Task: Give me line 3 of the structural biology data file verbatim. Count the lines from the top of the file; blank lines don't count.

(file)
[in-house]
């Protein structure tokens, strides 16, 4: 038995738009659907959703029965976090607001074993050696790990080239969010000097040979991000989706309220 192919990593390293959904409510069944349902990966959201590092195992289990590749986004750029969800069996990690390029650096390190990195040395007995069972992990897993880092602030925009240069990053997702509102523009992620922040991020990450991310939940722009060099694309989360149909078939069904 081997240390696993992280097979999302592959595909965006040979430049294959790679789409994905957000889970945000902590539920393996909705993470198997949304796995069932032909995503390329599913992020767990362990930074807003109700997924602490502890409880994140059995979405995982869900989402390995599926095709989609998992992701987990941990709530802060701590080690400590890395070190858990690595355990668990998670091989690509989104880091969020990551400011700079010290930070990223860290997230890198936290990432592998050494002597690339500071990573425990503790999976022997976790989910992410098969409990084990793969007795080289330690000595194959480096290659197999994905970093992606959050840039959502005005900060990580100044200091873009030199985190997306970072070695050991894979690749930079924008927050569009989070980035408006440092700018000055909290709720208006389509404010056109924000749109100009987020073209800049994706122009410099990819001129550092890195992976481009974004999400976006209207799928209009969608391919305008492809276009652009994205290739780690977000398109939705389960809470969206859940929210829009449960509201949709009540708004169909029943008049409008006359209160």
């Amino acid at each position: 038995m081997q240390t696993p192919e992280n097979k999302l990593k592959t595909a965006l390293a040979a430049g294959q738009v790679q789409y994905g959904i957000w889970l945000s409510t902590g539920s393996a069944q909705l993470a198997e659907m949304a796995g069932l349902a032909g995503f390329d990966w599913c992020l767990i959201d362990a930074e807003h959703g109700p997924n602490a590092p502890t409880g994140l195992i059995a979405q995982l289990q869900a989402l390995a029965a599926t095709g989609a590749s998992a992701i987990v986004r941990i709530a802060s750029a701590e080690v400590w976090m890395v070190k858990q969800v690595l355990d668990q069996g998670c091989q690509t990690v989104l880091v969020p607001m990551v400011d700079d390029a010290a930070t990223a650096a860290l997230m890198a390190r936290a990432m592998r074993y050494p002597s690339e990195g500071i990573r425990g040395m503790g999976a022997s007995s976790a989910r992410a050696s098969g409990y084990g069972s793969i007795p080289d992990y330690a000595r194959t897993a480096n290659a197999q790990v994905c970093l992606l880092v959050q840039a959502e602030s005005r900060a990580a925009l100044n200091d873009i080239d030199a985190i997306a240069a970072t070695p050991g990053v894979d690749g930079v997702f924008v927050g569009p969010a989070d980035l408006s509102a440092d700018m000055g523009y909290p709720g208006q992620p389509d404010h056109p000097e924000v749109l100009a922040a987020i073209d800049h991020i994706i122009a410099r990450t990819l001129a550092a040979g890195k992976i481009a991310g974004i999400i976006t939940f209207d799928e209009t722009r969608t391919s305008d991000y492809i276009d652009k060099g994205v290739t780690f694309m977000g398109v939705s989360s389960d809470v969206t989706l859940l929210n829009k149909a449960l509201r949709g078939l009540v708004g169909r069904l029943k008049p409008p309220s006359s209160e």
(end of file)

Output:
């Amino acid at each position: 038995m081997q240390t696993p192919e992280n097979k999302l990593k592959t595909a965006l390293a040979a430049g294959q738009v790679q789409y994905g959904i957000w889970l945000s409510t902590g539920s393996a069944q909705l993470a198997e659907m949304a796995g069932l349902a032909g995503f390329d990966w599913c992020l767990i959201d362990a930074e807003h959703g109700p997924n602490a590092p502890t409880g994140l195992i059995a979405q995982l289990q869900a989402l390995a029965a599926t095709g989609a590749s998992a992701i987990v986004r941990i709530a802060s750029a701590e080690v400590w976090m890395v070190k858990q969800v690595l355990d668990q069996g998670c091989q690509t990690v989104l880091v969020p607001m990551v400011d700079d390029a010290a930070t990223a650096a860290l997230m890198a390190r936290a990432m592998r074993y050494p002597s690339e990195g500071i990573r425990g040395m503790g999976a022997s007995s976790a989910r992410a050696s098969g409990y084990g069972s793969i007795p080289d992990y330690a000595r194959t897993a480096n290659a197999q790990v994905c970093l992606l880092v959050q840039a959502e602030s005005r900060a990580a925009l100044n200091d873009i080239d030199a985190i997306a240069a970072t070695p050991g990053v894979d690749g930079v997702f924008v927050g569009p969010a989070d980035l408006s509102a440092d700018m000055g523009y909290p709720g208006q992620p389509d404010h056109p000097e924000v749109l100009a922040a987020i073209d800049h991020i994706i122009a410099r990450t990819l001129a550092a040979g890195k992976i481009a991310g974004i999400i976006t939940f209207d799928e209009t722009r969608t391919s305008d991000y492809i276009d652009k060099g994205v290739t780690f694309m977000g398109v939705s989360s389960d809470v969206t989706l859940l929210n829009k149909a449960l509201r949709g078939l009540v708004g169909r069904l029943k008049p409008p309220s006359s209160e």